In planning ahead for Halloween morning, I am considering what I can do to maintain the excitement and delight of the day, while helping my students manage themselves and all their energy! Halloween is one of those events with more than 31 days worth of energy and anticipation rolled up into it. When it is finally Halloween, it is almost more than my kids can handle to wait until the afternoon for our parade and celebration. So I need to plan ahead and do all I can to help them out, without squashing any of the fun.
Here are some ideas:
1. Teach them to draw Halloween things. I find that direct drawing instruction is deeply calming for my kids. I tend to do this about once a week already, but even if you have never done it before, give it a whirl! Get your kids set up at their desks or tables with a blank piece of paper, a pencil, and some crayons. Then model in front of them, step by step, how to draw something. A bat, a witch, a Jack-o-lantern sitting on a gate – whatever you (or they) want! If you give them direct instruction on what to do, you will be amazed at how well they do. Kids love this, and it is a great way to keep things calm while still having some Halloween fun.
Here are my kids working on their witch drawings:
Here is my example:
Here are some of my kids’ finished drawings:
2. Try a team made book. This one takes a little bit of prep work, but it is great fun! I prepare several tubs of materials (usually one tub per table in my classroom.) I put all sorts of craft materials in each tub – construction paper, tissue paper, googly eyes, pipe cleaners, stickers, cotton balls – you name it. Then prepare one large piece of blank construction paper per table with a sentence pre-written on the bottom of the page. For example, “We can see the Halloween costumes,” “We can see the Halloween Jack-0-lanterns,” or “We can see the Halloween bats.” Then organize your class into teams. Each team gets one tub of supplies and one page. They must work together to illustrate the page. They begin by talking and planning. For example, they should discuss if they want to create one Jack-o-lantern or many. Then they get to work. Give the kids access to scissors, glue, tape, and lots of time. I find that they adore working with all of these supplies, and they work incredibly well as a team. They could seriously do this all morning without interruption. I eventually give them a five minute warning, and then we gather the pages and make a class book (after the glue dries!) If you try this, I recommend talking to the kids about making sure the pictures match the words (not adding random things that don’t make sense), and not overdoing it. Some of them can get a bit crafty crazy! Unfortunately I don’t have any photos for this one, as we have not done it yet this year. I will try to upload some later on.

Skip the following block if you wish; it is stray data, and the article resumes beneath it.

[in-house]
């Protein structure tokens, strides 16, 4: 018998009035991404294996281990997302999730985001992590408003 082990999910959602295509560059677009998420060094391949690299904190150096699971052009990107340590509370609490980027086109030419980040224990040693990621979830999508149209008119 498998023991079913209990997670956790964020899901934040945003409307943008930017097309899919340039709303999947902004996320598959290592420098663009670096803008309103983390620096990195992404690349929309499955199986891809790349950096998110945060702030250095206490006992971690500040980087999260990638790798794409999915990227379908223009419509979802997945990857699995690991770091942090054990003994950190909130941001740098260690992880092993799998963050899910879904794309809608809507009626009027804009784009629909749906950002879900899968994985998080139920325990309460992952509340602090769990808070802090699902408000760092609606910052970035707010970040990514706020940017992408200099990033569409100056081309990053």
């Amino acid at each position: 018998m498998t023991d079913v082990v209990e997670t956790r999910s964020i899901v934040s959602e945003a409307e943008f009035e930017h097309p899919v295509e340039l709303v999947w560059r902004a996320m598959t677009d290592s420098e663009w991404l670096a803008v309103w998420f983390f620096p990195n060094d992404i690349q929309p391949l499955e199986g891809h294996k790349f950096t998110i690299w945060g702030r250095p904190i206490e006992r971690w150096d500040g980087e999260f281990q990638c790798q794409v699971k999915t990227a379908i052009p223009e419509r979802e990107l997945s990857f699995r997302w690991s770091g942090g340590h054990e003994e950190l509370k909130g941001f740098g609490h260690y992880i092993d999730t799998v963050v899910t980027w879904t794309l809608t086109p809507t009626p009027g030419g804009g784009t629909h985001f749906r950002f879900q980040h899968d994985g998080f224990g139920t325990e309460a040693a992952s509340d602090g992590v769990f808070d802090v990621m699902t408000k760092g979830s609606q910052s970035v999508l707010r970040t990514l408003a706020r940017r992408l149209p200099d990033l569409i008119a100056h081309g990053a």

3. Halloween Yoga – I am planning on trying this one this year! I am working with yoga stories in my classroom this year as a way of incorporating movement into oral storytelling. I love this through yoga because you get the added bonus of extra practice breathing and building body control. So, this year I plan on taking my kids through a yoga story all about Halloween. It will include pumpkin carving, trying on costumes, and making witch’s brew, all through the imagination and yoga! If you are interested in my Halloween yoga story you can get it at my store here for $3.50. Here is a peek inside:
How do you keep your kids calm on Halloween, while still celebrating and honoring this super fun day?